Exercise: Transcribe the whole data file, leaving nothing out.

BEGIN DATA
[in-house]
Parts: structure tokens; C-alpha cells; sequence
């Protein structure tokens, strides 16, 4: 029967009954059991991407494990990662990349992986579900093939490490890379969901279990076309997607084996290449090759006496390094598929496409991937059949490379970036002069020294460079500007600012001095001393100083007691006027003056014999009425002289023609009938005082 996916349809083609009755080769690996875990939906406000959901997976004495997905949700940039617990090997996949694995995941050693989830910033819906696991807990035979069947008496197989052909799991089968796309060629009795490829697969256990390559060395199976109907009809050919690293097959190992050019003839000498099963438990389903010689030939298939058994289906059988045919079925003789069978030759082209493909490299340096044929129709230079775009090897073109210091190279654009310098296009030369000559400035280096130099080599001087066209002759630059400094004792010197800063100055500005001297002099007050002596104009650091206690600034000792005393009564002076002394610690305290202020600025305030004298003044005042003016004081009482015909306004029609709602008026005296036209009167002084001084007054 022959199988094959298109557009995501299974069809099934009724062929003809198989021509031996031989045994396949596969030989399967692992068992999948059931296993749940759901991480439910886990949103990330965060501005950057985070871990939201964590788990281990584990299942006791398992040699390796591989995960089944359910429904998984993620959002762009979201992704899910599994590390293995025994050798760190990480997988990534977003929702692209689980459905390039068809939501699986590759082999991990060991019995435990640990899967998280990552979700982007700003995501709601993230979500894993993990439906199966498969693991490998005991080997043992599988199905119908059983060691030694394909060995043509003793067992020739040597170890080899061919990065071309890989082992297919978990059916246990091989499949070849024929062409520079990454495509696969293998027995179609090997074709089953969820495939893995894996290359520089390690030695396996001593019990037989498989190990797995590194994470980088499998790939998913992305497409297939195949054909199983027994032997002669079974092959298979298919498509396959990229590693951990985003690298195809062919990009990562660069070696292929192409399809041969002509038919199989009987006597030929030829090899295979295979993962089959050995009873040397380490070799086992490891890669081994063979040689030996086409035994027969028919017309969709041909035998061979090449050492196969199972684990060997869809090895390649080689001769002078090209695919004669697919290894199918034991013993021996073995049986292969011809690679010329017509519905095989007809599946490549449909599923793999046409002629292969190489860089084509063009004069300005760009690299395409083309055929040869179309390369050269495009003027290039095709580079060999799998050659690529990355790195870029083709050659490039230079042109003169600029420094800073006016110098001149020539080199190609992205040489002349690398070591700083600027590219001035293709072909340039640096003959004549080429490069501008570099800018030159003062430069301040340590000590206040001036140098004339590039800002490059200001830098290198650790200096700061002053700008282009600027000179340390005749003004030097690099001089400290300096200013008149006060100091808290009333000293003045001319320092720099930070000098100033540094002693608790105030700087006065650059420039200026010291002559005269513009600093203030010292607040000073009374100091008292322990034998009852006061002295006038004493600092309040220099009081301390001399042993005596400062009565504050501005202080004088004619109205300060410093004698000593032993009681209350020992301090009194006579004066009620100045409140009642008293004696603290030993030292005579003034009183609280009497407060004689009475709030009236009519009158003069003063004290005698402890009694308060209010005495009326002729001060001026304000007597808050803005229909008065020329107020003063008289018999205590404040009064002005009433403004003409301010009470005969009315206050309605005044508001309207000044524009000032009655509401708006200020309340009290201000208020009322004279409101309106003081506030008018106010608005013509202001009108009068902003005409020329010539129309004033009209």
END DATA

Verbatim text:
[in-house]
Parts: structure tokens; C-alpha cells; sequence
């Protein structure tokens, strides 16, 4: 029967009954059991991407494990990662990349992986579900093939490490890379969901279990076309997607084996290449090759006496390094598929496409991937059949490379970036002069020294460079500007600012001095001393100083007691006027003056014999009425002289023609009938005082 996916349809083609009755080769690996875990939906406000959901997976004495997905949700940039617990090997996949694995995941050693989830910033819906696991807990035979069947008496197989052909799991089968796309060629009795490829697969256990390559060395199976109907009809050919690293097959190992050019003839000498099963438990389903010689030939298939058994289906059988045919079925003789069978030759082209493909490299340096044929129709230079775009090897073109210091190279654009310098296009030369000559400035280096130099080599001087066209002759630059400094004792010197800063100055500005001297002099007050002596104009650091206690600034000792005393009564002076002394610690305290202020600025305030004298003044005042003016004081009482015909306004029609709602008026005296036209009167002084001084007054 022959199988094959298109557009995501299974069809099934009724062929003809198989021509031996031989045994396949596969030989399967692992068992999948059931296993749940759901991480439910886990949103990330965060501005950057985070871990939201964590788990281990584990299942006791398992040699390796591989995960089944359910429904998984993620959002762009979201992704899910599994590390293995025994050798760190990480997988990534977003929702692209689980459905390039068809939501699986590759082999991990060991019995435990640990899967998280990552979700982007700003995501709601993230979500894993993990439906199966498969693991490998005991080997043992599988199905119908059983060691030694394909060995043509003793067992020739040597170890080899061919990065071309890989082992297919978990059916246990091989499949070849024929062409520079990454495509696969293998027995179609090997074709089953969820495939893995894996290359520089390690030695396996001593019990037989498989190990797995590194994470980088499998790939998913992305497409297939195949054909199983027994032997002669079974092959298979298919498509396959990229590693951990985003690298195809062919990009990562660069070696292929192409399809041969002509038919199989009987006597030929030829090899295979295979993962089959050995009873040397380490070799086992490891890669081994063979040689030996086409035994027969028919017309969709041909035998061979090449050492196969199972684990060997869809090895390649080689001769002078090209695919004669697919290894199918034991013993021996073995049986292969011809690679010329017509519905095989007809599946490549449909599923793999046409002629292969190489860089084509063009004069300005760009690299395409083309055929040869179309390369050269495009003027290039095709580079060999799998050659690529990355790195870029083709050659490039230079042109003169600029420094800073006016110098001149020539080199190609992205040489002349690398070591700083600027590219001035293709072909340039640096003959004549080429490069501008570099800018030159003062430069301040340590000590206040001036140098004339590039800002490059200001830098290198650790200096700061002053700008282009600027000179340390005749003004030097690099001089400290300096200013008149006060100091808290009333000293003045001319320092720099930070000098100033540094002693608790105030700087006065650059420039200026010291002559005269513009600093203030010292607040000073009374100091008292322990034998009852006061002295006038004493600092309040220099009081301390001399042993005596400062009565504050501005202080004088004619109205300060410093004698000593032993009681209350020992301090009194006579004066009620100045409140009642008293004696603290030993030292005579003034009183609280009497407060004689009475709030009236009519009158003069003063004290005698402890009694308060209010005495009326002729001060001026304000007597808050803005229909008065020329107020003063008289018999205590404040009064002005009433403004003409301010009470005969009315206050309605005044508001309207000044524009000032009655509401708006200020309340009290201000208020009322004279409101309106003081506030008018106010608005013509202001009108009068902003005409020329010539129309004033009209």